The Federal Reserve intensified its fight against the worst inflation in 40 years by raising its benchmark interest rate by a half-percentage point Wednesday — its most aggressive move since 2000. The increase in the Fed’s key short-term rate raised it to a range of 0.75% to 1%, the highest point since the pandemic struck two years ago. Chairman Jerome Powell stressed that the Fed is sharply raising rates to rein in high inflation, sustain the economy’s health and ease the stress that millions of households are facing. “Inflation is much too high,” he said, “and we understand the hardship it is causing.”
It will be a delicate balancing act. The Fed has endured widespread criticism that it was too slow to start tightening credit, and many economists are skeptical that it can avoid causing a recession. “I see a strong economy,” he said. “Nothing about it says it’s close to or vulnerable to a recession.” Powell also made clear that additional rate increases are coming. He said half-point increases in the Fed’s key rate “should be on the table in the next couple of meetings” in June and July.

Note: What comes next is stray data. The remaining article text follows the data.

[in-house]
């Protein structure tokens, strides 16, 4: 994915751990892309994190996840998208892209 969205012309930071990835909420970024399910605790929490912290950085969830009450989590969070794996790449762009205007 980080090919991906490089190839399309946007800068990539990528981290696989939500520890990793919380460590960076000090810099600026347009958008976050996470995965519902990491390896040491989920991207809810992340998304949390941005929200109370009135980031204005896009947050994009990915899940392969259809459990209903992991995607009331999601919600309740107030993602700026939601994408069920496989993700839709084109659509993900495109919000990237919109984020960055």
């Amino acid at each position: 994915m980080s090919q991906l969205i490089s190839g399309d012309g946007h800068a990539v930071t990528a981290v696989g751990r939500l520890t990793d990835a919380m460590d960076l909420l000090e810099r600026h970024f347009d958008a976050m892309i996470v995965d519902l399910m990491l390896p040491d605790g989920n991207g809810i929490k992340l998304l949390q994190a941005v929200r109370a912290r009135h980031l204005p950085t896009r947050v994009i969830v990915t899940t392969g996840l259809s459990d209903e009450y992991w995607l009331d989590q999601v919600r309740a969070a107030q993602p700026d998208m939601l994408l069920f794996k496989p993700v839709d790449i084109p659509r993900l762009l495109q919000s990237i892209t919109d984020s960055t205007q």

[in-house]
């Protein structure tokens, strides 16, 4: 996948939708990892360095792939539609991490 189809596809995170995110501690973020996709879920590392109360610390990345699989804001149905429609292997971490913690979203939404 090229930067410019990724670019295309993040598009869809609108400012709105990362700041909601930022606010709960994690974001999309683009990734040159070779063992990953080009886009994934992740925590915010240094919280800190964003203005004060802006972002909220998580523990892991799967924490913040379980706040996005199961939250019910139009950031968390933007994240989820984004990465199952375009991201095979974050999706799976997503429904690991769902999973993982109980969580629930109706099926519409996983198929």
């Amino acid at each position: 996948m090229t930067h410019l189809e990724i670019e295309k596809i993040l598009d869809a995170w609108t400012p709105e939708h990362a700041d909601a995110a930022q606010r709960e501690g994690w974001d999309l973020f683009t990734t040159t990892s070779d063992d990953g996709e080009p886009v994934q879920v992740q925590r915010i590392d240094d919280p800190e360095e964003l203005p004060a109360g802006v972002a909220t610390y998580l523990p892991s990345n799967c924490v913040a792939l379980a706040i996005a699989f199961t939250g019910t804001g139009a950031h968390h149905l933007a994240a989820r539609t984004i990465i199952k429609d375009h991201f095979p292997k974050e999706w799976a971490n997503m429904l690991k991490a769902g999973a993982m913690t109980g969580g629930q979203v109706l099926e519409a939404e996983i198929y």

Inflation, according to the Fed’s preferred gauge, reached 6.6% last month, the highest in four decades. It has been accelerated by a combination of robust consumer spending, chronic supply bottlenecks and sharply higher gasoline and food prices.
Starting June 1, the Fed said it would allow up to $48 billion in bonds to mature without replacing them for three months, then shift to $95 billion by September. At September’s pace, its balance sheet would shrink by about $1 trillion a year. The balance sheet more than doubled after the pandemic recession hit as the Fed bought trillions in bonds to try to hold down long-term borrowing rates.
Financial markets are pricing in a Fed rate as high as 3.6% by mid-2023, which would be the highest in 15 years. Shrinking the Fed’s balance sheet will add another layer of uncertainty surrounding how much the Fed’s actions may weaken the economy. Complicating the Fed’s task is a slowdown in global growth. Covid-19 lockdowns in China are threatening to cause a recession in the world’s second-largest economy. And the European Union is facing higher energy prices and supply chain disruptions after Russia’s invasion of Ukraine.
Information for this article was contributed by Christopher Rugaber and Paul Wiseman of The Associated Press, Jeanna Smialek of The New York Times and Don Lee of the Los Angeles Times (TNS). This content was originally published here.